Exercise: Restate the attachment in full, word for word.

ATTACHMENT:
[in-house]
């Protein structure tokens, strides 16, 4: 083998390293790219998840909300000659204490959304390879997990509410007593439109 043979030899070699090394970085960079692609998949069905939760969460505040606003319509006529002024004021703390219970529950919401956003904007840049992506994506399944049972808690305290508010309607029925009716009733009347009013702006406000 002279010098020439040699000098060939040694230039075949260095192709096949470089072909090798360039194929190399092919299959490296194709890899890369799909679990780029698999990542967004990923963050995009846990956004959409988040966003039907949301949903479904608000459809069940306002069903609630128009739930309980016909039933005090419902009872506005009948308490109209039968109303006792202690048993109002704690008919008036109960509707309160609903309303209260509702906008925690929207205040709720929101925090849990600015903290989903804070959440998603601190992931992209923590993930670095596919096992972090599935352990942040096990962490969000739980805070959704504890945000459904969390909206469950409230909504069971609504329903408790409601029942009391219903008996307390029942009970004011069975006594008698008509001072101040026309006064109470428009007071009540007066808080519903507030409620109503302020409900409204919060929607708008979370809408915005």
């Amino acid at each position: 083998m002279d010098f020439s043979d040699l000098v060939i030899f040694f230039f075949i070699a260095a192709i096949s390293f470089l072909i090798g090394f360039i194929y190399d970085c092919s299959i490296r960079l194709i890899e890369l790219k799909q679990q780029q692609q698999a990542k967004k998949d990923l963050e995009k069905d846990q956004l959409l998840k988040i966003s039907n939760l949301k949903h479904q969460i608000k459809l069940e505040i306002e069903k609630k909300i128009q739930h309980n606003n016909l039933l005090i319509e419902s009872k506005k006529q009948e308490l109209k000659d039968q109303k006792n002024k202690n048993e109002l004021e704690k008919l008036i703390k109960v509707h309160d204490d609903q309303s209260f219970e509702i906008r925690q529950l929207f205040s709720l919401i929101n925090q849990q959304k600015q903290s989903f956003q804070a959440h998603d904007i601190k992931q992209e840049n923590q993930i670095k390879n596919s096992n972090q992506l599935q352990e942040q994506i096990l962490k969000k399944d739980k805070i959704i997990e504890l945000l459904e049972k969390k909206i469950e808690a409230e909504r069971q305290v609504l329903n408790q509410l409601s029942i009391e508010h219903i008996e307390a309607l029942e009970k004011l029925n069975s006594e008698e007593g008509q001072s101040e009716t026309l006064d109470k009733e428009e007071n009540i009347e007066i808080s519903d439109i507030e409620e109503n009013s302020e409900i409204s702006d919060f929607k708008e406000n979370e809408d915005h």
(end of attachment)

[in-house]
């Protein structure tokens, strides 16, 4: 083998390293790219998840909300000659204490959304390879997990509410007593439109 043979030899070699090394970085960079692609998949069905939760969460505040606003319509006529002024004021703390219970529950919401956003904007840049992506994506399944049972808690305290508010309607029925009716009733009347009013702006406000 002279010098020439040699000098060939040694230039075949260095192709096949470089072909090798360039194929190399092919299959490296194709890899890369799909679990780029698999990542967004990923963050995009846990956004959409988040966003039907949301949903479904608000459809069940306002069903609630128009739930309980016909039933005090419902009872506005009948308490109209039968109303006792202690048993109002704690008919008036109960509707309160609903309303209260509702906008925690929207205040709720929101925090849990600015903290989903804070959440998603601190992931992209923590993930670095596919096992972090599935352990942040096990962490969000739980805070959704504890945000459904969390909206469950409230909504069971609504329903408790409601029942009391219903008996307390029942009970004011069975006594008698008509001072101040026309006064109470428009007071009540007066808080519903507030409620109503302020409900409204919060929607708008979370809408915005």
């Amino acid at each position: 083998m002279d010098f020439s043979d040699l000098v060939i030899f040694f230039f075949i070699a260095a192709i096949s390293f470089l072909i090798g090394f360039i194929y190399d970085c092919s299959i490296r960079l194709i890899e890369l790219k799909q679990q780029q692609q698999a990542k967004k998949d990923l963050e995009k069905d846990q956004l959409l998840k988040i966003s039907n939760l949301k949903h479904q969460i608000k459809l069940e505040i306002e069903k609630k909300i128009q739930h309980n606003n016909l039933l005090i319509e419902s009872k506005k006529q009948e308490l109209k000659d039968q109303k006792n002024k202690n048993e109002l004021e704690k008919l008036i703390k109960v509707h309160d204490d609903q309303s209260f219970e509702i906008r925690q529950l929207f205040s709720l919401i929101n925090q849990q959304k600015q903290s989903f956003q804070a959440h998603d904007i601190k992931q992209e840049n923590q993930i670095k390879n596919s096992n972090q992506l599935q352990e942040q994506i096990l962490k969000k399944d739980k805070i959704i997990e504890l945000l459904e049972k969390k909206i469950e808690a409230e909504r069971q305290v609504l329903n408790q509410l409601s029942i009391e508010h219903i008996e307390a309607l029942e009970k004011l029925n069975s006594e008698e007593g008509q001072s101040e009716t026309l006064d109470k009733e428009e007071n009540i009347e007066i808080s519903d439109i507030e409620e109503n009013s302020e409900i409204s702006d919060f929607k708008e406000n979370e809408d915005h």